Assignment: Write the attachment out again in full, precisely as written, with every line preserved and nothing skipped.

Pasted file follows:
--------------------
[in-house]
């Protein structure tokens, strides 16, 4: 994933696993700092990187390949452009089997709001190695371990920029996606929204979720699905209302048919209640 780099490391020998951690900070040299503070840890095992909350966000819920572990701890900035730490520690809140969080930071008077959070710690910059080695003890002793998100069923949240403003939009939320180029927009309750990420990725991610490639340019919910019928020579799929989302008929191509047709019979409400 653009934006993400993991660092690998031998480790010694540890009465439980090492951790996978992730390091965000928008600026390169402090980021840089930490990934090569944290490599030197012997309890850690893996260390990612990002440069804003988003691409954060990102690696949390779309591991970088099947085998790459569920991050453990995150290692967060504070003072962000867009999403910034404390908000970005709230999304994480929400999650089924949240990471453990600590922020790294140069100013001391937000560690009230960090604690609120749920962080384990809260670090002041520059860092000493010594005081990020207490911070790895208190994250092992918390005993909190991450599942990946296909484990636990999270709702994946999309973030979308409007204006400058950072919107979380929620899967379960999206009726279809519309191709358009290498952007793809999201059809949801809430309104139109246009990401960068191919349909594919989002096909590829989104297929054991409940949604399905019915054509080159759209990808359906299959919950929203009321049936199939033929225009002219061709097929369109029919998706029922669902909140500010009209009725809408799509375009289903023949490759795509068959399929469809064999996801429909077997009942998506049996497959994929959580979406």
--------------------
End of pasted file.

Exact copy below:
[in-house]
């Protein structure tokens, strides 16, 4: 994933696993700092990187390949452009089997709001190695371990920029996606929204979720699905209302048919209640 780099490391020998951690900070040299503070840890095992909350966000819920572990701890900035730490520690809140969080930071008077959070710690910059080695003890002793998100069923949240403003939009939320180029927009309750990420990725991610490639340019919910019928020579799929989302008929191509047709019979409400 653009934006993400993991660092690998031998480790010694540890009465439980090492951790996978992730390091965000928008600026390169402090980021840089930490990934090569944290490599030197012997309890850690893996260390990612990002440069804003988003691409954060990102690696949390779309591991970088099947085998790459569920991050453990995150290692967060504070003072962000867009999403910034404390908000970005709230999304994480929400999650089924949240990471453990600590922020790294140069100013001391937000560690009230960090604690609120749920962080384990809260670090002041520059860092000493010594005081990020207490911070790895208190994250092992918390005993909190991450599942990946296909484990636990999270709702994946999309973030979308409007204006400058950072919107979380929620899967379960999206009726279809519309191709358009290498952007793809999201059809949801809430309104139109246009990401960068191919349909594919989002096909590829989104297929054991409940949604399905019915054509080159759209990808359906299959919950929203009321049936199939033929225009002219061709097929369109029919998706029922669902909140500010009209009725809408799509375009289903023949490759795509068959399929469809064999996801429909077997009942998506049996497959994929959580979406």